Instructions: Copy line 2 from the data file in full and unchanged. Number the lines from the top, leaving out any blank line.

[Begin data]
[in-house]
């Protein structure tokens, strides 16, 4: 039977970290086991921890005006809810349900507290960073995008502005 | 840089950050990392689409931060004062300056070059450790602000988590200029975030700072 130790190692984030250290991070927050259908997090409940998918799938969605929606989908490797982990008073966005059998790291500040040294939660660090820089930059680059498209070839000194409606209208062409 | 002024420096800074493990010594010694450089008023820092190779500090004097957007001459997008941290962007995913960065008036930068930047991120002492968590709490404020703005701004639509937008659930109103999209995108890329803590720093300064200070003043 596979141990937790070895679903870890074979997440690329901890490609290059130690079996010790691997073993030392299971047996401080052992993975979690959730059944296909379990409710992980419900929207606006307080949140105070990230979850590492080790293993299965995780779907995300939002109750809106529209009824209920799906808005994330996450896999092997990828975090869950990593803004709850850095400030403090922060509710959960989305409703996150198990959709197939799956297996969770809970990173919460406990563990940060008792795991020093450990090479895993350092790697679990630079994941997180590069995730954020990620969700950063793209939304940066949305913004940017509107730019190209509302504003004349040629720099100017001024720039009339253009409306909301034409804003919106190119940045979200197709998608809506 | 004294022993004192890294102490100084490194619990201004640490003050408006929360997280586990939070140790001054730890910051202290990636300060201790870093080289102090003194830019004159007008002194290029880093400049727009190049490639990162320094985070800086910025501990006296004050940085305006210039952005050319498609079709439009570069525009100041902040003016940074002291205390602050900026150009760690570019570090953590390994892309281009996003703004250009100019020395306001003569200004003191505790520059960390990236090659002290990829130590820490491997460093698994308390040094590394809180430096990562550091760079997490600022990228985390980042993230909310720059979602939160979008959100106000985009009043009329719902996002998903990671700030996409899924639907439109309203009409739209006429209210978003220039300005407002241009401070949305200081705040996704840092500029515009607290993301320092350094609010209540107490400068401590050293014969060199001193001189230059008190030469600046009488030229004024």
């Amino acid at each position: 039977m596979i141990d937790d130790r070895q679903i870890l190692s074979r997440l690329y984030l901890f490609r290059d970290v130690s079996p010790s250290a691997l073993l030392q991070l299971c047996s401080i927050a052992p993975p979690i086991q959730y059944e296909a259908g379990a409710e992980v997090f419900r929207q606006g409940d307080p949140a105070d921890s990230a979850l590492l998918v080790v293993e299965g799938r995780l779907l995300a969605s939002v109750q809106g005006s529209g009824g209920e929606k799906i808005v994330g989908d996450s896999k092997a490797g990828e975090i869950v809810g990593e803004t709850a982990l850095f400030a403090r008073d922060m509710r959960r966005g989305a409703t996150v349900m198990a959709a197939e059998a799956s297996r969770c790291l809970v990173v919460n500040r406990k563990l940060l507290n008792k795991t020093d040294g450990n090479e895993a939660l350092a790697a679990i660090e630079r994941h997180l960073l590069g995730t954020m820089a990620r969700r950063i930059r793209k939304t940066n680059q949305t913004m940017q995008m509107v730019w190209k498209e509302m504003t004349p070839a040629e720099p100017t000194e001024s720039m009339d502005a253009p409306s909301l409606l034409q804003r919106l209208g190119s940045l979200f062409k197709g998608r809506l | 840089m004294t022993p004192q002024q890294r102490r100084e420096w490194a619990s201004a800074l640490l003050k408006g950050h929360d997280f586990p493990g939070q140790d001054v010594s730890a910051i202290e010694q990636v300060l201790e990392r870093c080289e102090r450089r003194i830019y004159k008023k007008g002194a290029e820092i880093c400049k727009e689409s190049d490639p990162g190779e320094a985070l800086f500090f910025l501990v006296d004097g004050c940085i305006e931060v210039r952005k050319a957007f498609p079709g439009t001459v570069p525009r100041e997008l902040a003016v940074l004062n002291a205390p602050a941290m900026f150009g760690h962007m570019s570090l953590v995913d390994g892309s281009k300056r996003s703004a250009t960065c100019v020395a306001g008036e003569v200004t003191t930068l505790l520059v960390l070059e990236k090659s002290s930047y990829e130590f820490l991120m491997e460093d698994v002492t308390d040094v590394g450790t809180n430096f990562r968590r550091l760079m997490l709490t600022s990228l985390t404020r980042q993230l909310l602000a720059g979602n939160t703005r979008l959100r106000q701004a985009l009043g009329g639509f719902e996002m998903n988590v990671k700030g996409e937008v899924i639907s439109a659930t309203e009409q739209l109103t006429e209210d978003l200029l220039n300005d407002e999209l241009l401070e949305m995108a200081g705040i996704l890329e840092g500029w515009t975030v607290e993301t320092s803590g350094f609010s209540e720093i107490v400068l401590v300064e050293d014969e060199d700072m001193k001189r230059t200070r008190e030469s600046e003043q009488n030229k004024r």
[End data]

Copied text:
């Protein structure tokens, strides 16, 4: 039977970290086991921890005006809810349900507290960073995008502005 | 840089950050990392689409931060004062300056070059450790602000988590200029975030700072 130790190692984030250290991070927050259908997090409940998918799938969605929606989908490797982990008073966005059998790291500040040294939660660090820089930059680059498209070839000194409606209208062409 | 002024420096800074493990010594010694450089008023820092190779500090004097957007001459997008941290962007995913960065008036930068930047991120002492968590709490404020703005701004639509937008659930109103999209995108890329803590720093300064200070003043 596979141990937790070895679903870890074979997440690329901890490609290059130690079996010790691997073993030392299971047996401080052992993975979690959730059944296909379990409710992980419900929207606006307080949140105070990230979850590492080790293993299965995780779907995300939002109750809106529209009824209920799906808005994330996450896999092997990828975090869950990593803004709850850095400030403090922060509710959960989305409703996150198990959709197939799956297996969770809970990173919460406990563990940060008792795991020093450990090479895993350092790697679990630079994941997180590069995730954020990620969700950063793209939304940066949305913004940017509107730019190209509302504003004349040629720099100017001024720039009339253009409306909301034409804003919106190119940045979200197709998608809506 | 004294022993004192890294102490100084490194619990201004640490003050408006929360997280586990939070140790001054730890910051202290990636300060201790870093080289102090003194830019004159007008002194290029880093400049727009190049490639990162320094985070800086910025501990006296004050940085305006210039952005050319498609079709439009570069525009100041902040003016940074002291205390602050900026150009760690570019570090953590390994892309281009996003703004250009100019020395306001003569200004003191505790520059960390990236090659002290990829130590820490491997460093698994308390040094590394809180430096990562550091760079997490600022990228985390980042993230909310720059979602939160979008959100106000985009009043009329719902996002998903990671700030996409899924639907439109309203009409739209006429209210978003220039300005407002241009401070949305200081705040996704840092500029515009607290993301320092350094609010209540107490400068401590050293014969060199001193001189230059008190030469600046009488030229004024």